Project helps see Durham with new eyes

May. 20, 2014 @ 03:03 PM

In the pursuit of art, Durham native Anjanée Bell gained a new appreciation of her hometown. The dancer/choreographer set out on foot with filmmaker Rodrigo Dorfman to explore areas of downtown Durham that she had never seen up close. 

Audience members will see those images and Bell’s choreography in the premiere of her work-in-progress,  “Birth of Existence Project -- Bridge of Light.” The performance takes place at 8 p.m. Thursday at Reynolds Industries Theater.

The new work also includes a reprise of the duet, “Deux,” created by Gaspard Louis and performed by Louis and Bell.

This collaboration between Dorfman and Bell came about as a result of a chance meeting when Bell came to see screenings of Dorfman’s films at Carrack Modern Art, a non-commercial art space in downtown Durham.

“We started talking and immediately found a commonality -- a certain sensitivity towards creating outside of the norm; art as a path toward self-realization; a deep connection between art and your life; and having a sense of humor,” Dorfman said in a telephone interview.

The filmmaker said he had never worked with a choreographer but had always wanted to. “I’ve always wanted to push the limits of what my digital art can do,’ Dorfman said. For him, such a collaboration offered an opportunity to “re-access, recreate and become reborn aesthetically and creatively,” he said.

For Bell, the collaboration fit into the mission of her company, Bellan Contemporary Dance Theatre: to contribute to the continued growth of dance as an art form.

She and Dorfman were looking for something specific as they walked around the Bull City. “We were looking for walls and the way light hit walls, brick and decaying brick,” the filmmaker said.

They stopped at the green wall, painted with a fish mural, between Parrish and Main streets. “It’s one of my favorite walls in Durham. The color is vibrant. I like the movement of the fish,” Bell said.

The alleyway behind Alley Twenty Six, a downtown bar, caught Bell’s attention for the first time -- especially the tree growing in the alley. “I really like trees. They hold a lot of history and a lot of stories,” Bell said.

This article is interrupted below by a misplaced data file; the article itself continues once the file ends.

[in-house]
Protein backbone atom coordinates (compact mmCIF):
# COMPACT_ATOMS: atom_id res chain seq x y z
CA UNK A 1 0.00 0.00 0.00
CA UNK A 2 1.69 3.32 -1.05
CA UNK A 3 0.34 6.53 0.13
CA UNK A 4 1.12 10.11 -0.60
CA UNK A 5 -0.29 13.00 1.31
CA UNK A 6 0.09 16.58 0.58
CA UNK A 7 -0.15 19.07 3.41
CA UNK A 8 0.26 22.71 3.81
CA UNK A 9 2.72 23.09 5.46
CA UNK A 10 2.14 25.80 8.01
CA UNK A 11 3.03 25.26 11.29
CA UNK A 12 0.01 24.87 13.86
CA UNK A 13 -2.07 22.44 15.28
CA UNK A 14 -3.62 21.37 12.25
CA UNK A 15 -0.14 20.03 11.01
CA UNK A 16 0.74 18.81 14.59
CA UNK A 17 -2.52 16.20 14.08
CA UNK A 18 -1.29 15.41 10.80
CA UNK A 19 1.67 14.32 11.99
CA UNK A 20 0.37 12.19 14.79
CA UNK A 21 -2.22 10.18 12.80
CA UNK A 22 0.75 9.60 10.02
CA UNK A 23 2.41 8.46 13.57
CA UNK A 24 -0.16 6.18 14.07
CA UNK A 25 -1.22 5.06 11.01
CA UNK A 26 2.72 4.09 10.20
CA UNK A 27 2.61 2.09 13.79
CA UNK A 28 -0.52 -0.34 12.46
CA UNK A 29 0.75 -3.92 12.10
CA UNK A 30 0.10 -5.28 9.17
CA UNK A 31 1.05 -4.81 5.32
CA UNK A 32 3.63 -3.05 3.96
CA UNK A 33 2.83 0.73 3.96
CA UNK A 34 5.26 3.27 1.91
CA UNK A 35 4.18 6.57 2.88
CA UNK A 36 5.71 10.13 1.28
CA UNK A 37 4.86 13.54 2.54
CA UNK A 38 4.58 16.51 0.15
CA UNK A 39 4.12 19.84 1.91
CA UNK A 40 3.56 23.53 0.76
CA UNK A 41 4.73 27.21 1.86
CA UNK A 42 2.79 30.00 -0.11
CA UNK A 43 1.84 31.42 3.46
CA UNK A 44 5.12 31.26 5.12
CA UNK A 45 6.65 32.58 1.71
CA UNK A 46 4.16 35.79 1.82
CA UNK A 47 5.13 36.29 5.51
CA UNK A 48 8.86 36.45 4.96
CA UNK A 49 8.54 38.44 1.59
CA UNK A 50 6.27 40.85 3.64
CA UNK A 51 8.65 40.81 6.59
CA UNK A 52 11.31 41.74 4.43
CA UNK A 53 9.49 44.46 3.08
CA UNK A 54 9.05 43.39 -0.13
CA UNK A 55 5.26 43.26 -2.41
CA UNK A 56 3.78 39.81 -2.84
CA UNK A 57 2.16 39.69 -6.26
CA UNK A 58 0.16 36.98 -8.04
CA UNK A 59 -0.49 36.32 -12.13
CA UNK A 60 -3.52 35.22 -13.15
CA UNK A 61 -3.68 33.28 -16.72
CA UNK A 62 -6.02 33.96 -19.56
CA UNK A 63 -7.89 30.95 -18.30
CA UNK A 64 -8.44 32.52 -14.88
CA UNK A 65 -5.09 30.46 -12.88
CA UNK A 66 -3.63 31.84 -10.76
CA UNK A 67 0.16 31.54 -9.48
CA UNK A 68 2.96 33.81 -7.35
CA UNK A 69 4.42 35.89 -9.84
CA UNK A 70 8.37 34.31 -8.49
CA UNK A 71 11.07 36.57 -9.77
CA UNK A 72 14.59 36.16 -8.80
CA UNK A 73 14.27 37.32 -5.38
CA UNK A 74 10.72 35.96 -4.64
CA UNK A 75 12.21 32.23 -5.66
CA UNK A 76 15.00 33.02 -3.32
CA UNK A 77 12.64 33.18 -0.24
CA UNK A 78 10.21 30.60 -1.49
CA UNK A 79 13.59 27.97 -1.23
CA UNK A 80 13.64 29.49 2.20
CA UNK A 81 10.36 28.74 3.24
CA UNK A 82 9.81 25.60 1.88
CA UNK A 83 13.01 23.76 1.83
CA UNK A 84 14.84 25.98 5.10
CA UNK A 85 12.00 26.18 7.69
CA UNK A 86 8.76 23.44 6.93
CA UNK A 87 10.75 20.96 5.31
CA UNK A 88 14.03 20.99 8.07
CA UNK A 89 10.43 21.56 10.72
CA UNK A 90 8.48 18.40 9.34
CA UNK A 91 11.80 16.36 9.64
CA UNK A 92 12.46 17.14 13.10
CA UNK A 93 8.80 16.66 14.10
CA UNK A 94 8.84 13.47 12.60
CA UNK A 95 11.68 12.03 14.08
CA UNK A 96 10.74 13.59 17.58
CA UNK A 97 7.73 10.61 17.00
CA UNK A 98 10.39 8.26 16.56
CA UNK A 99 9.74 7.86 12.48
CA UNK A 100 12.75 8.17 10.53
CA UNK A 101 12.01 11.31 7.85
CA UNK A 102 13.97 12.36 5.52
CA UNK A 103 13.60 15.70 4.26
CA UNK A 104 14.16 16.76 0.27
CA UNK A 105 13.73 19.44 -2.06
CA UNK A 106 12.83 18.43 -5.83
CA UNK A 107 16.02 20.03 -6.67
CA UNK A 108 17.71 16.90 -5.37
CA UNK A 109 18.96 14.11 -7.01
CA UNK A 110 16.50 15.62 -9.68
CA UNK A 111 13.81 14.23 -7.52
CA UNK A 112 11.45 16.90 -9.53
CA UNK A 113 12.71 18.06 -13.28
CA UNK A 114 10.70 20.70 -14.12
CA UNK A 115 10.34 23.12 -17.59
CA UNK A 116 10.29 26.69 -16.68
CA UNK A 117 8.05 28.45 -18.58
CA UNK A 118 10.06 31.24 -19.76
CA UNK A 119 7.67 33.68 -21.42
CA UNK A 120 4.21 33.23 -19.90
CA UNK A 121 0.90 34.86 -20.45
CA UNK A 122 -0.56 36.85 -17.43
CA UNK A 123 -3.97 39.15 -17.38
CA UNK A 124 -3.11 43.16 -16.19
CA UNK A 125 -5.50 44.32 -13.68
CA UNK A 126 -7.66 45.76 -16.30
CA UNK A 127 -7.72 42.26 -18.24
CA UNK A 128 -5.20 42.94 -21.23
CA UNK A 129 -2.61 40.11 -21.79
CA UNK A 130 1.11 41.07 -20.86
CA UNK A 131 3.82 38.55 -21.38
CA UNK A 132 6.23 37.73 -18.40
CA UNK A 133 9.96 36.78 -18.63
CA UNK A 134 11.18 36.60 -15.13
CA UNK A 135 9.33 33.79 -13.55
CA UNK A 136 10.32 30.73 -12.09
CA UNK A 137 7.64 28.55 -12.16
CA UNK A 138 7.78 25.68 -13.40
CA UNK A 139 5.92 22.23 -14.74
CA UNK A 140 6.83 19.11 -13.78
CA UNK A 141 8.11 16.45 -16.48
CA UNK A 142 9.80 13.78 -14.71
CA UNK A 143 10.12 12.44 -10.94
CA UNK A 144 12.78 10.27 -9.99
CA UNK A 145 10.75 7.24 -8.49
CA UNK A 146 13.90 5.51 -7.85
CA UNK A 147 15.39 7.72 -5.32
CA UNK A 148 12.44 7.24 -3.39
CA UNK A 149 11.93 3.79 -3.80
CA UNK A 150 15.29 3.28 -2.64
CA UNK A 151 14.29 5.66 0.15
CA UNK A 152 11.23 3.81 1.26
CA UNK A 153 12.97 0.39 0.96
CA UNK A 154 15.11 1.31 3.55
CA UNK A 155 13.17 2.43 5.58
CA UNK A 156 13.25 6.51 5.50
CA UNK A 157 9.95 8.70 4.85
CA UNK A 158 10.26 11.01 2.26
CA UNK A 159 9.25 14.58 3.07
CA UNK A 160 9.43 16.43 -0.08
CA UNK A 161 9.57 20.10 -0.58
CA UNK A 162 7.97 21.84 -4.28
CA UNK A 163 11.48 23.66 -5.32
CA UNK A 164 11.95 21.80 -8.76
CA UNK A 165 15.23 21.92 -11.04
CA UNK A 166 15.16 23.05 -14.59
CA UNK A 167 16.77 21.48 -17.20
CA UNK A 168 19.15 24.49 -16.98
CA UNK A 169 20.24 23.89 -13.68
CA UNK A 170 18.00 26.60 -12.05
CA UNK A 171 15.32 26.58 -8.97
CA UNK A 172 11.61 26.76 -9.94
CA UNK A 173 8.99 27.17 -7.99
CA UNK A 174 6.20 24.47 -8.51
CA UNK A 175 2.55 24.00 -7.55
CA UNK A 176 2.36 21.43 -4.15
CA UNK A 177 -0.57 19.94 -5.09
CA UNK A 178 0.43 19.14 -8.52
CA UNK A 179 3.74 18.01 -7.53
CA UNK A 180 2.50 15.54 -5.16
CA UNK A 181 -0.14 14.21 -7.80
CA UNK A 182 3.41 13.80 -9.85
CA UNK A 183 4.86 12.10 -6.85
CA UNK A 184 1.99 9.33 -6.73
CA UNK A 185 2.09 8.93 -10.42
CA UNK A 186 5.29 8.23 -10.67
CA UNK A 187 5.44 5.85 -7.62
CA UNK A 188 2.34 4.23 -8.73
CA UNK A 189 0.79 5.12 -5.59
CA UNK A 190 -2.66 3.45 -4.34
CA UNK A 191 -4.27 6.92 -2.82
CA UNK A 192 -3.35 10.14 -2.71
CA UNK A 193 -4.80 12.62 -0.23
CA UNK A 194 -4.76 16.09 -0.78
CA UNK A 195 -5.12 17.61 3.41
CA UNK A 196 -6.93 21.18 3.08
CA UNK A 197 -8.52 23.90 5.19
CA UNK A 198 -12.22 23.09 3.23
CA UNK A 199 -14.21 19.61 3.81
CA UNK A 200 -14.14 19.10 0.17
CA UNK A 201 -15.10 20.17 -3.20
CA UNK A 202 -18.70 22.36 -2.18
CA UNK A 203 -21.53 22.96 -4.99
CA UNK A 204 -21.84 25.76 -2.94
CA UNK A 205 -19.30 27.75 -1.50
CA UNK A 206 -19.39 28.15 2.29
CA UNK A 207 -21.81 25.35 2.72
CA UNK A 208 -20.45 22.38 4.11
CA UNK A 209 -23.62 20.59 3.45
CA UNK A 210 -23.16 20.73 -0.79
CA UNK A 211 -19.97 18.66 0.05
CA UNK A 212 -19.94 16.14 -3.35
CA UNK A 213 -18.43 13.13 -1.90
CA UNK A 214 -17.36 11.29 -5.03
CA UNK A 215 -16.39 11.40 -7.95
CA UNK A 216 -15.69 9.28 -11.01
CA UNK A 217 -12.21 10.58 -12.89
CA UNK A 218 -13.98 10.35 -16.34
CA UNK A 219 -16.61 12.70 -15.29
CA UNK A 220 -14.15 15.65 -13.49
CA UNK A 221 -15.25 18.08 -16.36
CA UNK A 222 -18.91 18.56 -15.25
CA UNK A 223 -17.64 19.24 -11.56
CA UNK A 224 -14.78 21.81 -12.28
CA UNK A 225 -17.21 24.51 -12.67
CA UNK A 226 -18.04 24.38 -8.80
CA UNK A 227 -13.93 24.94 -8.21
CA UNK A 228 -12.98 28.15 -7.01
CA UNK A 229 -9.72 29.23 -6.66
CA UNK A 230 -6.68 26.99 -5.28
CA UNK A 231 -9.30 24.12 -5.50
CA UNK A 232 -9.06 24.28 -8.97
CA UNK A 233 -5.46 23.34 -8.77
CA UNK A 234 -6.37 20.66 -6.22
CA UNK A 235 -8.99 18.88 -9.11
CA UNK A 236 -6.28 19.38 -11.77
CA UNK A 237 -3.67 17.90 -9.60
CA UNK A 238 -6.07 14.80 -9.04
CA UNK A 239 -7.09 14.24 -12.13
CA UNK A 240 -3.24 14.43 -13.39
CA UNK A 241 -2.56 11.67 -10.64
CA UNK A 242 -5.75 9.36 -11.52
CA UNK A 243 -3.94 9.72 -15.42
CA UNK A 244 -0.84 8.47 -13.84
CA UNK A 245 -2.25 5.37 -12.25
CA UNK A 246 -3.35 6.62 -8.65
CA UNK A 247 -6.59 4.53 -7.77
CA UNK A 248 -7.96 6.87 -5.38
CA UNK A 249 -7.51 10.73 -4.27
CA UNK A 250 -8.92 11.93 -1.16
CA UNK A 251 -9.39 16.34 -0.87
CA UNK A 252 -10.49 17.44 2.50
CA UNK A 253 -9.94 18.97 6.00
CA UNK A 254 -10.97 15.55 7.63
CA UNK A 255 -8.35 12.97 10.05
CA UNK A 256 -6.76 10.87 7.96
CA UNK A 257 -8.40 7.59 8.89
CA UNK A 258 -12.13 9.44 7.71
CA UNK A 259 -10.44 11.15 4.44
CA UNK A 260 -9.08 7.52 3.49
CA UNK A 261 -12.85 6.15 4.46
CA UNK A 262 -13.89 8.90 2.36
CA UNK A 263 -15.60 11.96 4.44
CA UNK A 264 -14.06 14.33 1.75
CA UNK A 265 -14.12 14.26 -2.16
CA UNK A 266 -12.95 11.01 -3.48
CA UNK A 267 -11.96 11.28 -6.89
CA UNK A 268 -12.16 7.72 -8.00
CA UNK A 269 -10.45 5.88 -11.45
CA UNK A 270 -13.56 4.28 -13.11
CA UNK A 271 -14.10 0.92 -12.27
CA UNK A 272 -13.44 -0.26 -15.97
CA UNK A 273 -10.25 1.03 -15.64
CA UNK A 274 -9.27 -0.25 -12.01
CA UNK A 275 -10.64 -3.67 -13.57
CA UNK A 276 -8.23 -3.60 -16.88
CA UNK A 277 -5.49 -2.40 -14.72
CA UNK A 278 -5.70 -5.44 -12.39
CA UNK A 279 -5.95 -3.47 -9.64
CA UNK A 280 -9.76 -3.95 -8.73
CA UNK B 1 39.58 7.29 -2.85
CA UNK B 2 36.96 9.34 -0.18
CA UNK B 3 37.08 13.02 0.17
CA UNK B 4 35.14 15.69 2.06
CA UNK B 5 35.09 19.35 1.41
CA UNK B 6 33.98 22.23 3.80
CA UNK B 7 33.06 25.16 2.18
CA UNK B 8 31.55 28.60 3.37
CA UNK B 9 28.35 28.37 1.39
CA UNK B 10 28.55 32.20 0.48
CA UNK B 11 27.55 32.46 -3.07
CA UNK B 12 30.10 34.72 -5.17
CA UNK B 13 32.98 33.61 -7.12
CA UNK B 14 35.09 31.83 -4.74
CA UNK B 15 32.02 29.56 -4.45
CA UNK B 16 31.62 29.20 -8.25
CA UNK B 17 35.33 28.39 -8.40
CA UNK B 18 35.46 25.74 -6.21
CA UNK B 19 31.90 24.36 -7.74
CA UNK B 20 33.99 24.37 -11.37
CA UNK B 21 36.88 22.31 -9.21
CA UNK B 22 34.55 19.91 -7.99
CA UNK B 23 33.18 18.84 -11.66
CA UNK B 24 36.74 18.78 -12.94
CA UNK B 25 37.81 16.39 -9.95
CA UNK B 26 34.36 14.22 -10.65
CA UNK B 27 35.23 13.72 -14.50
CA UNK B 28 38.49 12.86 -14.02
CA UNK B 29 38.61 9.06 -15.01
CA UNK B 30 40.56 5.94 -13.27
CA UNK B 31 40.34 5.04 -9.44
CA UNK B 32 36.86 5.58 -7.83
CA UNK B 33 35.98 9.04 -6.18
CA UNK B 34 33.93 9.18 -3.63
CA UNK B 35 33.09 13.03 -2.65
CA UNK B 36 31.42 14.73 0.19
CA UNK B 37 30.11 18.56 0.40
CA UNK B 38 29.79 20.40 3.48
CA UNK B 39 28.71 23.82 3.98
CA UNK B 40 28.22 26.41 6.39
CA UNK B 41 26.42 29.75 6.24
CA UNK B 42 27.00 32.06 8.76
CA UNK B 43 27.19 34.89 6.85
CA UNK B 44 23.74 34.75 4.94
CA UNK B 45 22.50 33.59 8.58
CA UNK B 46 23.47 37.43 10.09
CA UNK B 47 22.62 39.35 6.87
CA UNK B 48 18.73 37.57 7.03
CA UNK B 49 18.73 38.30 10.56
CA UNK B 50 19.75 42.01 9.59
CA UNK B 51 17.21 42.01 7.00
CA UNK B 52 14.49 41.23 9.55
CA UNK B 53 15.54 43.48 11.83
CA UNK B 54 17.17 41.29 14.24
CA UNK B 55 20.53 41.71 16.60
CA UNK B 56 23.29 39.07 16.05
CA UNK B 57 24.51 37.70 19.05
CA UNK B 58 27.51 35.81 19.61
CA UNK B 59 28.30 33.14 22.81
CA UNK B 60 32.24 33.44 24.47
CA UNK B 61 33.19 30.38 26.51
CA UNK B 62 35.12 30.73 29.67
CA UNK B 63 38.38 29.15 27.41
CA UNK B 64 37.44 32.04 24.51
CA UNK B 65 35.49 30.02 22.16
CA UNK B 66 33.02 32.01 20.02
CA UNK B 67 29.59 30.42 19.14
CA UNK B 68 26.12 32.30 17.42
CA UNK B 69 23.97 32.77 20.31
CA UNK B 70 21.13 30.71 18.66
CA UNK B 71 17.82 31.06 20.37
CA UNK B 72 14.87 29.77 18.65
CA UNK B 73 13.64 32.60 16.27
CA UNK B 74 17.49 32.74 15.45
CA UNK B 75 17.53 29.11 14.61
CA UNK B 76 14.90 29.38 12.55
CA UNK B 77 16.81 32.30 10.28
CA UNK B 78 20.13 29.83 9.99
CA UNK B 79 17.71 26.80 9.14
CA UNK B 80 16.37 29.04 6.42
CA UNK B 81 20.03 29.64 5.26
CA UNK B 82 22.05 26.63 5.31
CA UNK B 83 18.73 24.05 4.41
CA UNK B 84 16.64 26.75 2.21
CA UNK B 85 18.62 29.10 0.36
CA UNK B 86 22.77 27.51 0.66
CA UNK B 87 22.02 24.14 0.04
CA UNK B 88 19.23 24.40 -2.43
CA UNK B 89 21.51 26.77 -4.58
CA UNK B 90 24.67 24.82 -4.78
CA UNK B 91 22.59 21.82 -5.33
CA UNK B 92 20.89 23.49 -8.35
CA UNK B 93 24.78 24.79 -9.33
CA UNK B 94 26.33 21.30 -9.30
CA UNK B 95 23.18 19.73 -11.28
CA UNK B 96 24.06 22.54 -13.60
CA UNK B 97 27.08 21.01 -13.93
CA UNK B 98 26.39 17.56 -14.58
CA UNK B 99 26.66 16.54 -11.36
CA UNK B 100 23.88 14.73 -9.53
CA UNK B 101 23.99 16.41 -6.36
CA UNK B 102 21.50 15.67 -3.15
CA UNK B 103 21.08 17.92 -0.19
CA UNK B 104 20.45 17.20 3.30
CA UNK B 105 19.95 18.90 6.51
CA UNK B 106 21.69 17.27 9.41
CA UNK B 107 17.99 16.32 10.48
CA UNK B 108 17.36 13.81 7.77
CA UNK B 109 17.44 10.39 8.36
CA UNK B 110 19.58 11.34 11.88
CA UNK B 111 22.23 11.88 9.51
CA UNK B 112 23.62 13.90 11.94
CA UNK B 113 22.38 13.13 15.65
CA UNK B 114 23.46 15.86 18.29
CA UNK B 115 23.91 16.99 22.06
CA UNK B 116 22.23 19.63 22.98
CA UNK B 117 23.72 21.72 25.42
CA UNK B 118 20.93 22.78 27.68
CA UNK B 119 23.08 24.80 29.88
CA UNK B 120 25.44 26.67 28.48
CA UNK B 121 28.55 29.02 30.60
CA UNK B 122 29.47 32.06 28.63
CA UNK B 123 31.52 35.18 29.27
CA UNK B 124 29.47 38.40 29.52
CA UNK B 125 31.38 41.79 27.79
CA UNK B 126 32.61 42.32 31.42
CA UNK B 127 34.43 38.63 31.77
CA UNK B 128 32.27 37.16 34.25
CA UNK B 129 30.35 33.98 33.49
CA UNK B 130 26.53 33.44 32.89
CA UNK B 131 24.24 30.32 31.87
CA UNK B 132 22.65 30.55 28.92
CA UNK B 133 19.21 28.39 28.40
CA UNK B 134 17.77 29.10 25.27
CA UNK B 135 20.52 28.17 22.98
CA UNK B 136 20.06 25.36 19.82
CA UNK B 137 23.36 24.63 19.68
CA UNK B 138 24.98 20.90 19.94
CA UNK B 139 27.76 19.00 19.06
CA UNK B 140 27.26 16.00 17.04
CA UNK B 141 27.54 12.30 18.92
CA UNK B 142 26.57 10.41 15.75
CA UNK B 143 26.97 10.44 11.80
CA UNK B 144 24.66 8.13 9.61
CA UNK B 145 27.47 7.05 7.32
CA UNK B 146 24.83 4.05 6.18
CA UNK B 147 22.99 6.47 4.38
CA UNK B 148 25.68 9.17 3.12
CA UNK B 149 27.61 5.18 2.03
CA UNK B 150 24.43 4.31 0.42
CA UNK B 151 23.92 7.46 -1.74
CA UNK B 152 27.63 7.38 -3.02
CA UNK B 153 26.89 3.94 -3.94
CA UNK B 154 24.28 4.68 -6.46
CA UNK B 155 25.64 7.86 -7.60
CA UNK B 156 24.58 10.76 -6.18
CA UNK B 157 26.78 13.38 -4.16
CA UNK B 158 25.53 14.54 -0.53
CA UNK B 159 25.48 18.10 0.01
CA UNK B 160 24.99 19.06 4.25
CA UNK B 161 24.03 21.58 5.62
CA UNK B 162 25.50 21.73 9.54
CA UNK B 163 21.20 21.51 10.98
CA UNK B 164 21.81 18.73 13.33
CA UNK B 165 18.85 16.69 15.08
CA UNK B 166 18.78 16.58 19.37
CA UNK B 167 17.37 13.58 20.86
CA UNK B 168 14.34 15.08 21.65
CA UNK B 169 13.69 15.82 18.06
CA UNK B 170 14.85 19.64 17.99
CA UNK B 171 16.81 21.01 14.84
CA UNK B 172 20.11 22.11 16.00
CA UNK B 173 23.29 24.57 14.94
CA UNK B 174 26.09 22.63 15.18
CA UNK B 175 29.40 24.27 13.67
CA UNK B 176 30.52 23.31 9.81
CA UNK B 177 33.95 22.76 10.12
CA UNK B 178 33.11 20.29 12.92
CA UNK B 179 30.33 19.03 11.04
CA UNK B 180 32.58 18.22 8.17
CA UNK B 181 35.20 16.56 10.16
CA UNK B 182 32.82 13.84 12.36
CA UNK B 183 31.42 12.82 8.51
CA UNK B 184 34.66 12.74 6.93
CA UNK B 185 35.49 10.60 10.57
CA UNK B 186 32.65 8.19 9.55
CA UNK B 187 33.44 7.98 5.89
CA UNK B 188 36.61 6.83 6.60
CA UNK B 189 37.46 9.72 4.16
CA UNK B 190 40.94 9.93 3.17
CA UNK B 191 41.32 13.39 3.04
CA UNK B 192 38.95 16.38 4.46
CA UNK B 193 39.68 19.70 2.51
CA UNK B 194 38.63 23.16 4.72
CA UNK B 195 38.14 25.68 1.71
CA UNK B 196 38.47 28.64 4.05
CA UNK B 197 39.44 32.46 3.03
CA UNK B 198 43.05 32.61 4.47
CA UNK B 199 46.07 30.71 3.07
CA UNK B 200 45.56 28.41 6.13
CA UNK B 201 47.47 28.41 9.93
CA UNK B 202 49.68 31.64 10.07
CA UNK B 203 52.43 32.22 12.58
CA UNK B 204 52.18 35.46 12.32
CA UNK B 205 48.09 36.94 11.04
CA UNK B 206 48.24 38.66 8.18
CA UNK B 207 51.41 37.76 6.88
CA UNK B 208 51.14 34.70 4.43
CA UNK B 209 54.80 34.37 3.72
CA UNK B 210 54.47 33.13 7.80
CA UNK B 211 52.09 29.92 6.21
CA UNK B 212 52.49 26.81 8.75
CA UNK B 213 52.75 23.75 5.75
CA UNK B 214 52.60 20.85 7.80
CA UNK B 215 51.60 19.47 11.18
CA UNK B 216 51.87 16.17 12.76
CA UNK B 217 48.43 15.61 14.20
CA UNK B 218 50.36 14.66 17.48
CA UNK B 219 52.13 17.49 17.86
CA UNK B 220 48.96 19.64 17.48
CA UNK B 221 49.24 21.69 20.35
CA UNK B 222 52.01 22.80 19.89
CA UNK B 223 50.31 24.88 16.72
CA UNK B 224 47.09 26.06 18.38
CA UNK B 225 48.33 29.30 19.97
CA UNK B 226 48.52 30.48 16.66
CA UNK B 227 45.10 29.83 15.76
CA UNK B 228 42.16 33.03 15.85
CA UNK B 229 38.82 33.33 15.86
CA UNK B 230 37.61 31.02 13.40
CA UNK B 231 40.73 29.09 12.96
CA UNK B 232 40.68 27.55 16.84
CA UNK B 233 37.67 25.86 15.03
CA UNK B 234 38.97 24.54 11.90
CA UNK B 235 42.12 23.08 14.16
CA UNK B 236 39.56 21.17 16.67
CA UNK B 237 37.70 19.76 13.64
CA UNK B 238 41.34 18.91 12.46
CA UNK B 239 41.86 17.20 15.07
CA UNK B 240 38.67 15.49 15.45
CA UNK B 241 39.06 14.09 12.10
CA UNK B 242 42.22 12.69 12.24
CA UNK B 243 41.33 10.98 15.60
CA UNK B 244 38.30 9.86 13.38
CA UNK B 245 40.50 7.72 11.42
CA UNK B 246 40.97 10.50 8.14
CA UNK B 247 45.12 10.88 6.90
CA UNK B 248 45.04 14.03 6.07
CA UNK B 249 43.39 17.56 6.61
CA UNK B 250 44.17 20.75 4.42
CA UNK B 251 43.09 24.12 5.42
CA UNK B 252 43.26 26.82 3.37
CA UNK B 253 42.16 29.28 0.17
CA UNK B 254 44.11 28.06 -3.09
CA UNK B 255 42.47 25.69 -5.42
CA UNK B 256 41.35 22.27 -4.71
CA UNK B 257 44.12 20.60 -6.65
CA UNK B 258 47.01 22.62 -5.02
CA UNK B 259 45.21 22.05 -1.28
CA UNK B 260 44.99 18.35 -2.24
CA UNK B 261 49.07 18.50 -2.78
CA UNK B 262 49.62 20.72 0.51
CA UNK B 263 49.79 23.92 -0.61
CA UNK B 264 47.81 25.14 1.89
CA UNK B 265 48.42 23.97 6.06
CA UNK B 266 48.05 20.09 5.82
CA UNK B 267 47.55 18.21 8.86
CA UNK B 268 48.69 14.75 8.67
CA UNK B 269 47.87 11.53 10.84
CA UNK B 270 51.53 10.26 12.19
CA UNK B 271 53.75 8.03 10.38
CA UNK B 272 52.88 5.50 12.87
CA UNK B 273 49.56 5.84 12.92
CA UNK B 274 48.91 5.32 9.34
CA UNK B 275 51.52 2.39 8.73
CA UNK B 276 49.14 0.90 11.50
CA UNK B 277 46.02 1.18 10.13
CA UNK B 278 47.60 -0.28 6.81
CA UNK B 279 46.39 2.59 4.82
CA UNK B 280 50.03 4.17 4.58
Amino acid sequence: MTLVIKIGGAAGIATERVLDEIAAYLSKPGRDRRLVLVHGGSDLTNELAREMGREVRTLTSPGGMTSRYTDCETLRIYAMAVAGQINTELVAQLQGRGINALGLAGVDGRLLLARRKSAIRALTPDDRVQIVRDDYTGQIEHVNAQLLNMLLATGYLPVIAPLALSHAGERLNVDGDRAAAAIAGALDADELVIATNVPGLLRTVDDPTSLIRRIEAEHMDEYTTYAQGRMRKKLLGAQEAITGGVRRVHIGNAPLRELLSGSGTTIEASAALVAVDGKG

These and other places they visited helped the choreographer see Durham with new eyes. She hopes her new work, in general, will encourage others to see Durham and other surroundings in a different light. “It’s about helping people to understand how we can constantly give birth to ourselves every day by shifting our perspectives on things,” Bell said.

Dorfman filmed Bell’s company dancing at these downtown locations for the video he created for Bell’s 40-minute production. When asked what the audience would see, he replied, “You will see ghosts and angels and the Apocalypse, lovers and fire. It’s not a classical narrative. It’s themes, tone, colors. In a way, it’s about mood, which, I believe, is what I’m good at.”

His video for this dance also includes favorite footage he could not fit into other documentaries he has made. These images include birds in Turkey and clouds in Gainsville, Georgia, that he found interesting while waiting for an interviewer.

Dorfman’s documentary, “One Night in Kernersville,” won the Jury Award for Best Short at the 2011 Full Frame Documentary Film Festival in downtown Durham. He also served as associate producer on another well-received documentary, the 2007 “A Promise to the Dead: The Exile Journey of Ariel Dorfman.”

Born in Santiago, Chile, Dorfman, 47, has lived in Durham since 1985.  He is the son of Ariel Dorfman, a writer, who teaches at Duke University.

Bell, the daughter of Durham Mayor Bill Bell, grew up staging weekly fashion shows and dance performances with her younger sister, Kristen, in the basement of their Durham home. At age 9, she began taking dance classes. Later, she was a student one summer at the American Dance Festival because she wanted to study with Donald McKayle and Carmen de Lavallade, she said. For the student showings, McKayle selected her to perform the solo in his “Angelitos Negros,” she added.  She later taught dance at Hillside High School.

Fast forward to 2006, when she founded her multi-generational company followed by a company school. Her current eight-member troupe’s ages range from Bell, 37, to Chloe Rae Saylor-McGraft, 4. The company also includes family members: Bell’s sister, Kristen Bell Hughes as a main dancer and, as apprentices, Bell’s daughter, Heléna Bell, 6, and her niece Asian Hughes, 7.

Bell’s 8-month-old daughter, Jianélise, may eventually join the troupe. “She’s walking and she already dances,” Bell said.